I have a deep appreciation for the fusion of chocolate and orange. Yes, I have written recipes that showcase these two ingredients before…and I know that I will probably do so again…and again and again, since there are always new ways of exploring flavor combinations that I love.
But I already told you…I am kind of in love. Or no, wait. I told you that I am obsessed.
Well, I am probably both: in love and obsessed with the kind, yet powerful union of chocolate and orange. Those two ingredients in unison can compose a symphony of flavors in my palate. The bitterness of the chocolate along with the tartness and sweetness of the orange. Yes, I know I am repeating myself so I will stop right there.
I think the idea for this recipe began with a simple yet delicious dessert I made for my family while visiting Spain.
I could describe the recipe for you, but if you take a look at the photocollage below, you may understand the procedure fairly quickly. First, simply dip orange segments in melted tempered chocolate and finish each segment with premade candied citrus peel and chocolate sprinkles. Suuuuuper easy. Suuuuuuuuper attractive, pleasing, seductive, and delicious.
I never posted the recipe for the chocolate-covered orange segments for solely one reason. Would you care to know why? Well, if you notice in the picture, the chocolate that covers the orange segments is not tempered (Aaaaahh!!!) and untempered chocolate is a big no no, at least to me and many other pastry cooks, chefs, or…pastry nerds..Tempered chocolate has a beautiful shine, a smooth finish, and a satisfying snap. I’m completely addicted to it.
While being in my hometown in Spain, I unfortunately couldn’t find couveture chocolate that is used for tempering. So I simply melted regular bittersweet chocolate and dipped the orange segments in the chocolate, knowing that I would have to remake the recipe once more with the real thing…tempered chocolate. Tempering chocolate can be an intimidating process, but I promise to offer the best and most thorough explanation I am able to provide when I post the recipe for chocolate-covered orange segments…as soon as I get my hands on some couveture chocolate.
Anyways…where was I? Oh yes, of course. Those chocolate-covered oranges inspired me to try other ways of uniting chocolate and orange. Thus, these chocolate and orange mini pastries were born. Layers of lightly flavored orange cake and orange Italian meringue buttercream are layered and glazed with ganache. Then they are finished with candied orange peel and chocolate sprinkles…Enjoy!
**Yields approximately 15 mini pastries. Freeze 4-6 weeks without ganache. Keep at room temperature for 3-4 days.**
Note: The Italian buttercream along with the cake and candied citrus peel can be done days in advanced. The cake and the Italian buttercream can be frozen until you’re ready to assemble the mini pastries. I deeply discourage you from doing all four recipes on the same day. That might just drive you insane.
Ingredients for Orange Italian Meringue Buttercream: (I like to have leftover buttercream every time I make it and freeze it for later use. If that’s not the case for you, you can cut the recipe in half).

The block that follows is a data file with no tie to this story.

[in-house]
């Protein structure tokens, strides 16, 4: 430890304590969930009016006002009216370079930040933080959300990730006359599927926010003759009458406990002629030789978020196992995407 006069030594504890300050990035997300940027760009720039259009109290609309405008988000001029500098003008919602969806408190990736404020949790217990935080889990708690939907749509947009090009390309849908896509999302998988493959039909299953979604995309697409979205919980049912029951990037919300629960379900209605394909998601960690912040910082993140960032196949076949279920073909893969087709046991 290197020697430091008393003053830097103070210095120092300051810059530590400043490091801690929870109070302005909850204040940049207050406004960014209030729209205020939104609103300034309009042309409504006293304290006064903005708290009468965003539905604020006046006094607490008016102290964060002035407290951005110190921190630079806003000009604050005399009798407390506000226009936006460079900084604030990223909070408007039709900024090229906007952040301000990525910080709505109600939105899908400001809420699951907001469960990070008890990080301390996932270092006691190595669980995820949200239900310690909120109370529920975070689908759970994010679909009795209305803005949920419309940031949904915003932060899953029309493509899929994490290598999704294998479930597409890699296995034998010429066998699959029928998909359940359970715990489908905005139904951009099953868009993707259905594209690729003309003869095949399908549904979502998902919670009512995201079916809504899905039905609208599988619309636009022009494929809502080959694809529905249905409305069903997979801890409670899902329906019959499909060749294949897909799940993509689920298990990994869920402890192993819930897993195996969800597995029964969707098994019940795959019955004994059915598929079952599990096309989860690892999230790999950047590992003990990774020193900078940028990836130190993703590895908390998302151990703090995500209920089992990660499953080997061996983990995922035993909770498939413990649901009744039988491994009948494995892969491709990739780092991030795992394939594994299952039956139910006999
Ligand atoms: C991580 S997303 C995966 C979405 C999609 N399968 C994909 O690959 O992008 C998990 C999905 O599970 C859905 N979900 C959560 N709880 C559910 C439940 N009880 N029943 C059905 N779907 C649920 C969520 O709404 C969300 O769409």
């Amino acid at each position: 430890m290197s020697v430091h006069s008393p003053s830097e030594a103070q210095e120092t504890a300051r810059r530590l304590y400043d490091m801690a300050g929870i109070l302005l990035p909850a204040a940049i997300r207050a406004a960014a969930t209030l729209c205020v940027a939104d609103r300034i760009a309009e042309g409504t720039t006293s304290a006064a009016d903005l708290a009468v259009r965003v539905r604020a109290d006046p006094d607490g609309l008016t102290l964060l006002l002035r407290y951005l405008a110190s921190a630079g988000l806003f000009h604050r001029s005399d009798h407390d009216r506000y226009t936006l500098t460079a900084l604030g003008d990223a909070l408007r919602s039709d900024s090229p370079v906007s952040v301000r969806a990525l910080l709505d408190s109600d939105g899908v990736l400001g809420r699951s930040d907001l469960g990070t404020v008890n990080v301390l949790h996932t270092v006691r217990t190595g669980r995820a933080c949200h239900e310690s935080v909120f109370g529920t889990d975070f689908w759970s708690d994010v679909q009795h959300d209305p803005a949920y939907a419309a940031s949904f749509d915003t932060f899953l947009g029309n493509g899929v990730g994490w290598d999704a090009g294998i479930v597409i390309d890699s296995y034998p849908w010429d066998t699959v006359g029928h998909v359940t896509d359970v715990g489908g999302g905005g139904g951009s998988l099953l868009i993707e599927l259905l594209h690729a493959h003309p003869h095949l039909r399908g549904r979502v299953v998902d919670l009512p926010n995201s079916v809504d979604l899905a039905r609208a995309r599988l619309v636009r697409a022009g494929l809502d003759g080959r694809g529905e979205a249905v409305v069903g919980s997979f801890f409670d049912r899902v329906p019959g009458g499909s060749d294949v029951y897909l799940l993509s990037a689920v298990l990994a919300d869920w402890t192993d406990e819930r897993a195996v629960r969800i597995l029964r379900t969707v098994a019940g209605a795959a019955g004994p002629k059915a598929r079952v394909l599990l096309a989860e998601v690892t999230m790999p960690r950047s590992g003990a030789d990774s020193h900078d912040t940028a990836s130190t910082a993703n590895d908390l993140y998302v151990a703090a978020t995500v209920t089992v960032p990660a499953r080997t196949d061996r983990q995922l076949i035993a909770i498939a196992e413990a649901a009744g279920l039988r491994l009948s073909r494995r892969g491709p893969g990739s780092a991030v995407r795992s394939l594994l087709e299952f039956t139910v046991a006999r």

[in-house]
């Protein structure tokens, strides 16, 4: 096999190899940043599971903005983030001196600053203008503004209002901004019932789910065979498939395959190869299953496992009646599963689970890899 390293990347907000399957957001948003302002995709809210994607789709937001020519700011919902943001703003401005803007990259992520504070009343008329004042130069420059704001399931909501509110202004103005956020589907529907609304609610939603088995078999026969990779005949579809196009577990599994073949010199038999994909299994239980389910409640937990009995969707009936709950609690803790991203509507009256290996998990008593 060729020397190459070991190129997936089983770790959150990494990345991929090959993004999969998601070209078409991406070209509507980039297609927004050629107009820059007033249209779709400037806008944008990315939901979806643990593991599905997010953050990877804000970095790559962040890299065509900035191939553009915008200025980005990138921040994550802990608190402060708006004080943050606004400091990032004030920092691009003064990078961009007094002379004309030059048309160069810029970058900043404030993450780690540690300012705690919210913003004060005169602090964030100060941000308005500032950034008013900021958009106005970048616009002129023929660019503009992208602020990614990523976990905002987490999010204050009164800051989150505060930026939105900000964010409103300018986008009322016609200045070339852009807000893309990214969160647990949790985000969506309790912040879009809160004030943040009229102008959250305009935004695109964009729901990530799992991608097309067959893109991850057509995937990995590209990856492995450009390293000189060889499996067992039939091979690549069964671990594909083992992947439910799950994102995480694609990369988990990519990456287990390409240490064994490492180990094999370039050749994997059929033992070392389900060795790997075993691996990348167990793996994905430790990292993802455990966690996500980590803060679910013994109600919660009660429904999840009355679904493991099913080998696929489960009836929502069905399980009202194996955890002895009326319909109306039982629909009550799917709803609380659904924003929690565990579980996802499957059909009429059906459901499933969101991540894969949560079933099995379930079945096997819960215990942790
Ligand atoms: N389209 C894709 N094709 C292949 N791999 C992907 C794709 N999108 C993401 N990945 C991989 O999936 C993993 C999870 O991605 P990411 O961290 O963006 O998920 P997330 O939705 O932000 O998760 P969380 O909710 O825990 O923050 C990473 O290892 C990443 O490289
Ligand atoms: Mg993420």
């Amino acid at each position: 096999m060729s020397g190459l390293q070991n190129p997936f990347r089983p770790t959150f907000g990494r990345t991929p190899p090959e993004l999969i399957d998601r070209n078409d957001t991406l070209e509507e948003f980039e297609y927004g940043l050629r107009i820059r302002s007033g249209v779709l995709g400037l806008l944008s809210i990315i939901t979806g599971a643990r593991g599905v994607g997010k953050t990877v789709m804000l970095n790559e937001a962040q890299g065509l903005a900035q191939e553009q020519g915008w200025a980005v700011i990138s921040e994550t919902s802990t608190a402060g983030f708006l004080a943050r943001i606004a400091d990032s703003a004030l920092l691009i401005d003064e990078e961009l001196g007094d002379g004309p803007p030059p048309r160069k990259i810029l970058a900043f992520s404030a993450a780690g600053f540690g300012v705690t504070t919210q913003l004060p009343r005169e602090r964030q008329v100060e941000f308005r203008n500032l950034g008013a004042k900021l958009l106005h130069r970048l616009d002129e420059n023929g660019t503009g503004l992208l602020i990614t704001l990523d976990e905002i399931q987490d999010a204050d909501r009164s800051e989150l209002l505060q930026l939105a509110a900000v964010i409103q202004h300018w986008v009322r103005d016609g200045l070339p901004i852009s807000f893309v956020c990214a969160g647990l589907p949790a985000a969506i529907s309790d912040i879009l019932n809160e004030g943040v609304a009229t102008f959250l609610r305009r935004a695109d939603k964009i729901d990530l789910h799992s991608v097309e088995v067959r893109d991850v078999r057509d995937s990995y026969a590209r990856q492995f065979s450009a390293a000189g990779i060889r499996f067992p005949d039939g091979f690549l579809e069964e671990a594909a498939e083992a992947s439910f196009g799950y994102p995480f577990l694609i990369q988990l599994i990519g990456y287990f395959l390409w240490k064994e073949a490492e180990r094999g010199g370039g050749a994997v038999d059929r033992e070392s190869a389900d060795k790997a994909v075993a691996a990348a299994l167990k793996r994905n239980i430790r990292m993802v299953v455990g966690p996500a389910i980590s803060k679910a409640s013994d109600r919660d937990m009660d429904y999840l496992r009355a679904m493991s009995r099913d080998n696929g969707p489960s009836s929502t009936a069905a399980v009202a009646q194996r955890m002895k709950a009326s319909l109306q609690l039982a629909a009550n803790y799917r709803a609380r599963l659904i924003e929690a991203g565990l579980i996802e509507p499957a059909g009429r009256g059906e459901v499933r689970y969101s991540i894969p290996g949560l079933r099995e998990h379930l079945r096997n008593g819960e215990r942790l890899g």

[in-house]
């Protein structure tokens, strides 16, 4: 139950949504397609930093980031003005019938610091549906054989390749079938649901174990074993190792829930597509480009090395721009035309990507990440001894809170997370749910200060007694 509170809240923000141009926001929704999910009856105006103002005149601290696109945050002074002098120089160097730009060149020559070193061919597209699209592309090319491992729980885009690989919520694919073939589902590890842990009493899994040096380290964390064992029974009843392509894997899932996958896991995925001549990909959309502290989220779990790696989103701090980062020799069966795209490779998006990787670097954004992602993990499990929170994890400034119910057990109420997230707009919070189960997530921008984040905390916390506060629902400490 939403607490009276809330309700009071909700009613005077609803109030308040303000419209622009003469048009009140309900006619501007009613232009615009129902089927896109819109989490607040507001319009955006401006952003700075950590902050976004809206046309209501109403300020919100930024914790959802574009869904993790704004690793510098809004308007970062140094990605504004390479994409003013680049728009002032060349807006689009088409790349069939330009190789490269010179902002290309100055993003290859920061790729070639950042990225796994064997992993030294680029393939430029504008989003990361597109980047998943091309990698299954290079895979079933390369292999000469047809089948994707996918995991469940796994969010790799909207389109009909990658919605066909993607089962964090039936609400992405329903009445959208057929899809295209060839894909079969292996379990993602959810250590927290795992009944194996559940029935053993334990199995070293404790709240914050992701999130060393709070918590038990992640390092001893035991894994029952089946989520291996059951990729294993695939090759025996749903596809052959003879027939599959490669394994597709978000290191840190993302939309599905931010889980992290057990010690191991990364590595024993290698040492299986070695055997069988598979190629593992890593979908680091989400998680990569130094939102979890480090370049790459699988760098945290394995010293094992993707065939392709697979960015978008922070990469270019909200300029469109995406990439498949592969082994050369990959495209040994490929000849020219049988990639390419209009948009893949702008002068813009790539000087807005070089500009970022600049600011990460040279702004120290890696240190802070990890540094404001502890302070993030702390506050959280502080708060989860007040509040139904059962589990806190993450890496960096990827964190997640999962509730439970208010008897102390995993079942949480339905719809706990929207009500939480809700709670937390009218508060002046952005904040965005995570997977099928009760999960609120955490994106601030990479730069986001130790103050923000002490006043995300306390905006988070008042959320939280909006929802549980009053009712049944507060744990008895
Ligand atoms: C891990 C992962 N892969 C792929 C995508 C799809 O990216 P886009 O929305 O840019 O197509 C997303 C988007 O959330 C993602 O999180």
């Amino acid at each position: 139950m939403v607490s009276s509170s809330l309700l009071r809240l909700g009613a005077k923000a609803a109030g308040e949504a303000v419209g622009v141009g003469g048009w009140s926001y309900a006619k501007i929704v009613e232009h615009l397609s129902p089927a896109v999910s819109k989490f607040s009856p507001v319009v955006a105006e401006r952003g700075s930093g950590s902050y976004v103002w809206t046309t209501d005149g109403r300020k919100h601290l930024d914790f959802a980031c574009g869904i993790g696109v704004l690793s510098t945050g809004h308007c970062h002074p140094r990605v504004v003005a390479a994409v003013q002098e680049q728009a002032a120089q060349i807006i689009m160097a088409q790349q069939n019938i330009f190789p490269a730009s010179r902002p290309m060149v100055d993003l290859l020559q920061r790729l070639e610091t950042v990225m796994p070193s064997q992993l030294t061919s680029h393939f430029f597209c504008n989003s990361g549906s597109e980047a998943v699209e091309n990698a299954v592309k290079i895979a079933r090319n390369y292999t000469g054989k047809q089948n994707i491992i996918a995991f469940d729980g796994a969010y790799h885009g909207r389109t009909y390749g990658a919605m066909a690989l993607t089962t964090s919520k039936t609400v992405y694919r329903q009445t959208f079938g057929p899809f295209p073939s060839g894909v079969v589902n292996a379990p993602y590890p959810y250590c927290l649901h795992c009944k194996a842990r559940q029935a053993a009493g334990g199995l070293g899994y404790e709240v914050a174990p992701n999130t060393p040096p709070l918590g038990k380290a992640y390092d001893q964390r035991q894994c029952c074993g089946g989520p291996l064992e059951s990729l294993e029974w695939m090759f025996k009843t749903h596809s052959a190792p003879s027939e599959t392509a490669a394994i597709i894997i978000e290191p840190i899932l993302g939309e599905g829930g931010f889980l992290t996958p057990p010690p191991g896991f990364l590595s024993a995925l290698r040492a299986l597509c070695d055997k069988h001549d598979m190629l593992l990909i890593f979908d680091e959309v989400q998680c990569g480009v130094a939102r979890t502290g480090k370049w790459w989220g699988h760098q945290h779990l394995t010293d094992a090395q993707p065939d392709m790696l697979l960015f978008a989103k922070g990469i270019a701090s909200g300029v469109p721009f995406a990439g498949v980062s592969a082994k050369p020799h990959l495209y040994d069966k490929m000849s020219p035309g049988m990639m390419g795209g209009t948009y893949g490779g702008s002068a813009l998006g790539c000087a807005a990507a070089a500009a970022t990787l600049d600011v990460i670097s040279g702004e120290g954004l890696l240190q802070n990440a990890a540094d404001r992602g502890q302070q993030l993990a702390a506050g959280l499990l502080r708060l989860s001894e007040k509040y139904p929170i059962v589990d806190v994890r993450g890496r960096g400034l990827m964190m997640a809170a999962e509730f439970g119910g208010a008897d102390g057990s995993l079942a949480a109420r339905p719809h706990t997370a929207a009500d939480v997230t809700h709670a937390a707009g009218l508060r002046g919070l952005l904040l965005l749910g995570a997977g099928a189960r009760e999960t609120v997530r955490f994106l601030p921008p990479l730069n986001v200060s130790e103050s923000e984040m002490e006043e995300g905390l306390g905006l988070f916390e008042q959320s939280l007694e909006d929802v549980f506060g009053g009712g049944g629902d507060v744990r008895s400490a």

12 oz sugar
3 oz water
4.5 oz strained egg whites
15 oz butter, cubed
4 tsp orange juice (I didn’t get my hands on orange liqueur such as Grand Marnier, but I believe that replacing orange juice for Grand Marnier would make a great contribution. I suggest adding it a little bit at a time and tasting the flavor until you reach the desired orange flavor).
2 T orange zest
Procedure/Recipe for Italian Meringue Buttercream: (Please read all steps first before proceeding in order for the technique to be completely clear from start to finish).
1. Combine water and sugar in a pot. Mix water and sugar with fingers to make sugar is lump-free.
2. Heat water and sugar to 238 F (soft ball stage) and add corn syrup to water/sugar mixture as soon it looses yellow color and it becomes clear. Be sure to watch it closely and attentively.
3. Test the temperature of the sugar by numbing finger in ice-cold water, quickly dipping finger in hot water/sugar mixture, and re-dipping finger right back into cold water. Form the cooled sugar into a ball with your hands. Drop ball onto a flat surface. Sugar is ready when it makes a sound when it reaches the surface and when it doesn’t sink in while resting.If you would rather avoid using this procedure, you can also use a candied thermometer and test the sugar until it reaches 238 F.
5. Begin to slowly add the hot sugar to egg whites while egg whites continue to whip, meringue is soft, and yellow color is gone. Be sure to pour sugar from the side of the mixing bowl so that it doesn’t go flying everywhere. Whip meringue/238 F sugar until the bottom of the mixing bowl has cooled off and feels lukewarm to the touch.
6. Add pieces of butter continuously to mixture when egg whites are fluffy and stiff peaks are close to being formed. Stop whipping when buttercream looks fluffy and stiff peaks form.
Store in freezer for 6-8 months. Recondition buttercream before use by warming it up over a double boiler and whipping it until fluffy.
Ingredients for Orange Cake:
3 oz cake flour
5 oz AP flour
1 tsp salt
1/4 tsp baking soda
1 tsp baking powder
6 oz sugar
3.5 orange juice
4 oz egg
4 oz vegetable oil
1 tsp vanilla
3 1/2 tsp orange zest
Recipe/Procedure for Orange Cake:
1. Sift cake flour, AP flour, salt, baking soda, and baking powder into a large bowl.